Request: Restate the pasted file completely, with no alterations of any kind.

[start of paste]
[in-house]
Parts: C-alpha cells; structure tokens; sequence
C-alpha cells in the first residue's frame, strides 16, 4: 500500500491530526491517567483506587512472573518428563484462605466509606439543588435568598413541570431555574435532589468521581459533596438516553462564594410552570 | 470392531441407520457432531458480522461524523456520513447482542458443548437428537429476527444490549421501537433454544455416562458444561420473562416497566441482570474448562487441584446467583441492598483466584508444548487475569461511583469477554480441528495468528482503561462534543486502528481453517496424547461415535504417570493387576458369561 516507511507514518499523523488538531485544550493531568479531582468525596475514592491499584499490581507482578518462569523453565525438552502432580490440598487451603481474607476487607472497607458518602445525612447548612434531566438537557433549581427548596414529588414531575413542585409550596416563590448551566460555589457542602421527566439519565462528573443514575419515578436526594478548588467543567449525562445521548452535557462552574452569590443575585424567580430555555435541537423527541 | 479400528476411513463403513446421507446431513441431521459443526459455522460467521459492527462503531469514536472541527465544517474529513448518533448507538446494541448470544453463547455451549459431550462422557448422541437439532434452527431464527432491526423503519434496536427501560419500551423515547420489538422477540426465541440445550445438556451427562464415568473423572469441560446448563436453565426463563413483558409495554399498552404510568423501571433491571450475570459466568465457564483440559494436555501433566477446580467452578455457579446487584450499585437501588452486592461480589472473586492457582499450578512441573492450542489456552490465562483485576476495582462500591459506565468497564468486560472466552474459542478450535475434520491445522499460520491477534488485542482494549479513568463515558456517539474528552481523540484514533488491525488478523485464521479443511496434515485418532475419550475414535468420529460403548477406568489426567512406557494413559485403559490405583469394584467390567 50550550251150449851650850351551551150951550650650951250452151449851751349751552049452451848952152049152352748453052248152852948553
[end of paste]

[in-house]
Parts: C-alpha cells; structure tokens; sequence
C-alpha cells in the first residue's frame, strides 16, 4: 500500500491530526491517567483506587512472573518428563484462605466509606439543588435568598413541570431555574435532589468521581459533596438516553462564594410552570 | 470392531441407520457432531458480522461524523456520513447482542458443548437428537429476527444490549421501537433454544455416562458444561420473562416497566441482570474448562487441584446467583441492598483466584508444548487475569461511583469477554480441528495468528482503561462534543486502528481453517496424547461415535504417570493387576458369561 516507511507514518499523523488538531485544550493531568479531582468525596475514592491499584499490581507482578518462569523453565525438552502432580490440598487451603481474607476487607472497607458518602445525612447548612434531566438537557433549581427548596414529588414531575413542585409550596416563590448551566460555589457542602421527566439519565462528573443514575419515578436526594478548588467543567449525562445521548452535557462552574452569590443575585424567580430555555435541537423527541 | 479400528476411513463403513446421507446431513441431521459443526459455522460467521459492527462503531469514536472541527465544517474529513448518533448507538446494541448470544453463547455451549459431550462422557448422541437439532434452527431464527432491526423503519434496536427501560419500551423515547420489538422477540426465541440445550445438556451427562464415568473423572469441560446448563436453565426463563413483558409495554399498552404510568423501571433491571450475570459466568465457564483440559494436555501433566477446580467452578455457579446487584450499585437501588452486592461480589472473586492457582499450578512441573492450542489456552490465562483485576476495582462500591459506565468497564468486560472466552474459542478450535475434520491445522499460520491477534488485542482494549479513568463515558456517539474528552481523540484514533488491525488478523485464521479443511496434515485418532475419550475414535468420529460403548477406568489426567512406557494413559485403559490405583469394584467390567 50550550251150449851650850351551551150951550650650951250452151449851751349751552049452451848952152049152352748453052248152852948553